Why Does The Dentist Take My Blood Pressure?

Hypertension (high blood pressure) is an asymptomatic disease that typically remains undetected until your doctor takes your blood pressure. Unless your blood pressure is dangerously elevated (180/110 and higher), you probably won’t feel any warning signs. Sustained blood pressure readings of 200/140 often produce severe headaches, dizziness and nausea.

Dentists understand that while most of their patients visit them at least twice a year for checkups and often times more frequently for dental cleaning, the same patients may not visit their family doctor for several years (most people don’t go to their doctor unless they are sick or feel abnormal). This means dentists will always have better access to checking a patient’s important health markers like blood pressure, blood glucose level and heart functioning than medical doctors.

What Your Blood Pressure Readings Mean

High Systolic Blood Pressure

The systolic number is the upper number in a blood pressure reading and represents the amount of blood flow pushing against vessel walls as the heart pumps blood into the body. Systolic numbers above 140 indicate hypertension, even if the bottom number (diastolic) is below 99.

High Diastolic Blood Pressure

Diastolic hypertension means that the pressure of blood flow against vessel walls between heartbeats is excessive. A normal diastolic number should be around 80 to 85. Numbers above 99 indicate possible hypertension. Reasons for diastolic hypertension center more on the aging process and “wear and tear” of heart muscles rather than the weight and diet issues that influence systolic pressure.

Why Tracking Blood Pressure Readings is Vital to Your Good Health

Called the “silent killer” for obvious reasons, untreated high blood pressure will eventually lead to heart attack, stroke and/or kidney failure. Consequently, more dentists are starting to take their patients’ blood pressure before cleanings or dental procedures as part of a comprehensive, long-term health plan.

If your dentist discovers your blood pressure is too high, he will advise you to seek additional medical treatment from your family physician. Medications to control high blood pressure dilate blood vessels so that blood flows more freely throughout the body to lower and stabilize blood pressure.

Common reasons underlying chronic hypertension are:

  • overweight
  • lack of exercise
  • stress
  • unhealthy lifestyle
  • smoking
  • undiagnosed sleep disorders

Benefits of Blood Pressure and Heart Monitoring at the Dentist’s Office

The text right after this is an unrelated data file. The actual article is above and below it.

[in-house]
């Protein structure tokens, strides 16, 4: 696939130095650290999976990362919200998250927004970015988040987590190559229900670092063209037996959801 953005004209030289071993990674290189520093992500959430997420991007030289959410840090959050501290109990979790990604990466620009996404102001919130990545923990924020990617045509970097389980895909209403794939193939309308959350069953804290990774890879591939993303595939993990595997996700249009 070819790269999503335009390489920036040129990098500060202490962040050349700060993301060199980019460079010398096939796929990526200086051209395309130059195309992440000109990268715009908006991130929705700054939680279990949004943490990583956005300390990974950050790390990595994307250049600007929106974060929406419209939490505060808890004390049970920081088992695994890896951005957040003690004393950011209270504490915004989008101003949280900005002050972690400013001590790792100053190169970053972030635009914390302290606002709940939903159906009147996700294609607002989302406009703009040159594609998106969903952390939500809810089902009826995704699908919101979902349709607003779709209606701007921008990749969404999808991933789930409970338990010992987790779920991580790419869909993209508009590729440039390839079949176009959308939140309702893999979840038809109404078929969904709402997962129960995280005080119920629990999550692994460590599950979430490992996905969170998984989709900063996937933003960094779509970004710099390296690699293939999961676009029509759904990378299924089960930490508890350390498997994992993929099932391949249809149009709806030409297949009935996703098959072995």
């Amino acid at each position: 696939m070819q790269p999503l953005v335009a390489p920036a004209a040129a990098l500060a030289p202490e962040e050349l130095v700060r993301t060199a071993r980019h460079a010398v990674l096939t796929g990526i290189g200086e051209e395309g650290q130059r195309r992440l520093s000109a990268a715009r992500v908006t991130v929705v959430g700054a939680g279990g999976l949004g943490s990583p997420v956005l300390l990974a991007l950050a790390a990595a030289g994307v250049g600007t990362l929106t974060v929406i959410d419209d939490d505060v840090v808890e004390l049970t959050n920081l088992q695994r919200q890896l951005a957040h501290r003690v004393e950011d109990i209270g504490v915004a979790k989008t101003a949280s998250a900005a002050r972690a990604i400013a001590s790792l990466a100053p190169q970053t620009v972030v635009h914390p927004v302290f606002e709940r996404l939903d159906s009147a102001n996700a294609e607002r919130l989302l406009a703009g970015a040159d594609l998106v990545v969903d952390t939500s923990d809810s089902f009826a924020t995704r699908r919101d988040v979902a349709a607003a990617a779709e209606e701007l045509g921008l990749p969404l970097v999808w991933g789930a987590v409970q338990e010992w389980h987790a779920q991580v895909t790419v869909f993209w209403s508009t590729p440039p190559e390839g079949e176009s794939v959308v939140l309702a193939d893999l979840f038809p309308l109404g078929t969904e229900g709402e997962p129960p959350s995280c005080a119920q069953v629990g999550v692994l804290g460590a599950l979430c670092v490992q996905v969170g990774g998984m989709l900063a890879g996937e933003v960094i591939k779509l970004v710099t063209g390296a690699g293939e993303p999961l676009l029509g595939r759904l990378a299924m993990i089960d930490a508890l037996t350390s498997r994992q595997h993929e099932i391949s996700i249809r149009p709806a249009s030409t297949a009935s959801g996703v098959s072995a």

The dental anesthetics affect each patient differently, depending on their age and current state of health. Patients who receive anesthesia may bleed more during an extraction, especially if they are taking blood pressure medication or they have high blood pressure that is uncontrolled. The local anesthetics contain epinephrine, a hormone similar to adrenaline that helps prolong numbing of the gums. And in addition to these important things we have the larger issue at hand which is Obstructive Sleep Apnea (OSA) or Sleep Breathing Disorder (SBD). Uncontrolled High Blood Pressure and High Blood Pressure are the most common symptom in adults for this deadly disease. In essence your dentist could save your life by taking your blood pressure.

High Blood Pressure Medications and Oral Health

Some high blood pressure medications interrupt normal saliva flow and cause a chronic dry mouth. Dry mouth is responsible for halitosis, an increase in mouth lesions (canker sores) and oral fungal infections. Dry mouth also encourages growth of anaerobic bacteria, the primary cause of cavities and gum disease. We know the medication is imperative to your health and if you take medications for high blood pressure, the dentist or hygienist may recommend more preventive and frequent maintenance appointments to ensure that you’re in good oral and physical health. ( a few extra dollars per year will save you thousands of dollars in the future)

Make Sure Your Dentist is all about Your Blood Pressure!

By screening your blood pressure and monitoring your heart rate, your dentist is taking the measures to ensure your safety and comfort at the dentist office and at home.